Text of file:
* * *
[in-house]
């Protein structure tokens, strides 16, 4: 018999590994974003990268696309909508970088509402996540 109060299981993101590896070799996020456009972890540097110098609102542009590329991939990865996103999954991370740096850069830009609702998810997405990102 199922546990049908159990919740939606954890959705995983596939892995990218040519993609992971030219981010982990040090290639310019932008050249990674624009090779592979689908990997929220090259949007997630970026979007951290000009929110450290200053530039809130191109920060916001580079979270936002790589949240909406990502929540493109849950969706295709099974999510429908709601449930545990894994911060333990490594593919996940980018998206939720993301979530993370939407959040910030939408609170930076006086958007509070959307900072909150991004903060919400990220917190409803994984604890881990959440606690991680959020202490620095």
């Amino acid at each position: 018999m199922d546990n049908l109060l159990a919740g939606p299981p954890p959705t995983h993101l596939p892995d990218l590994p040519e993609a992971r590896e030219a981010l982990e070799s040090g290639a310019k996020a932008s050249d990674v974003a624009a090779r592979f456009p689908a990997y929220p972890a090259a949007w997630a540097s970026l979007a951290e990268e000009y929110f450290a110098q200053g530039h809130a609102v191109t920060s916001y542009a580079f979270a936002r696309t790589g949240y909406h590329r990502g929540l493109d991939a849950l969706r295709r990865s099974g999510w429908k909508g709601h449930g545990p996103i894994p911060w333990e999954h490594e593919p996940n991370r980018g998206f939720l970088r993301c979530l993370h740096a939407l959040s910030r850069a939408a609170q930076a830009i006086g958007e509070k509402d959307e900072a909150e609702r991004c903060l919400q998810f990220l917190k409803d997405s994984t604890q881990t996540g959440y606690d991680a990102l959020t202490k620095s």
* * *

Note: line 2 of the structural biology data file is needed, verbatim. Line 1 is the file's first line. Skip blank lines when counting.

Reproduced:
């Protein structure tokens, strides 16, 4: 018999590994974003990268696309909508970088509402996540 109060299981993101590896070799996020456009972890540097110098609102542009590329991939990865996103999954991370740096850069830009609702998810997405990102 199922546990049908159990919740939606954890959705995983596939892995990218040519993609992971030219981010982990040090290639310019932008050249990674624009090779592979689908990997929220090259949007997630970026979007951290000009929110450290200053530039809130191109920060916001580079979270936002790589949240909406990502929540493109849950969706295709099974999510429908709601449930545990894994911060333990490594593919996940980018998206939720993301979530993370939407959040910030939408609170930076006086958007509070959307900072909150991004903060919400990220917190409803994984604890881990959440606690991680959020202490620095």